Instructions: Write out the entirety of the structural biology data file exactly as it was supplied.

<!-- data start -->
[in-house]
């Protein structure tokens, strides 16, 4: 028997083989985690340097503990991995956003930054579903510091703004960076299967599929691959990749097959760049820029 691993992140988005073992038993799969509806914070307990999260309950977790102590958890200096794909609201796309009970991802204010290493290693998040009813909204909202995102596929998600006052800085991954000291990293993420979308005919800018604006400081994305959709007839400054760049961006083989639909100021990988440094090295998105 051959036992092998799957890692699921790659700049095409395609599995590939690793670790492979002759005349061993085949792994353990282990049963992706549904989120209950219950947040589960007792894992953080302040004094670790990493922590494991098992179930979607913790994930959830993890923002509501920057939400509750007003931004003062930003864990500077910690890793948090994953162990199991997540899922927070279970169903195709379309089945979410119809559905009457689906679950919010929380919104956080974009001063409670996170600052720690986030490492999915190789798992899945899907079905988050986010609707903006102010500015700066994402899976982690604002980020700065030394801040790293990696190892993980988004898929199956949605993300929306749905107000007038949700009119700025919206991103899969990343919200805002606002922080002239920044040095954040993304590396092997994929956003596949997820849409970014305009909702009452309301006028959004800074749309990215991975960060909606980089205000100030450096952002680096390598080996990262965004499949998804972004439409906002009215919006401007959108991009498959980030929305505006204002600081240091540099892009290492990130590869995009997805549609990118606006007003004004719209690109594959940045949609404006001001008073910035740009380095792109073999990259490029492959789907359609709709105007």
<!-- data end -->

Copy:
[in-house]
């Protein structure tokens, strides 16, 4: 028997083989985690340097503990991995956003930054579903510091703004960076299967599929691959990749097959760049820029 691993992140988005073992038993799969509806914070307990999260309950977790102590958890200096794909609201796309009970991802204010290493290693998040009813909204909202995102596929998600006052800085991954000291990293993420979308005919800018604006400081994305959709007839400054760049961006083989639909100021990988440094090295998105 051959036992092998799957890692699921790659700049095409395609599995590939690793670790492979002759005349061993085949792994353990282990049963992706549904989120209950219950947040589960007792894992953080302040004094670790990493922590494991098992179930979607913790994930959830993890923002509501920057939400509750007003931004003062930003864990500077910690890793948090994953162990199991997540899922927070279970169903195709379309089945979410119809559905009457689906679950919010929380919104956080974009001063409670996170600052720690986030490492999915190789798992899945899907079905988050986010609707903006102010500015700066994402899976982690604002980020700065030394801040790293990696190892993980988004898929199956949605993300929306749905107000007038949700009119700025919206991103899969990343919200805002606002922080002239920044040095954040993304590396092997994929956003596949997820849409970014305009909702009452309301006028959004800074749309990215991975960060909606980089205000100030450096952002680096390598080996990262965004499949998804972004439409906002009215919006401007959108991009498959980030929305505006204002600081240091540099892009290492990130590869995009997805549609990118606006007003004004719209690109594959940045949609404006001001008073910035740009380095792109073999990259490029492959789907359609709709105007």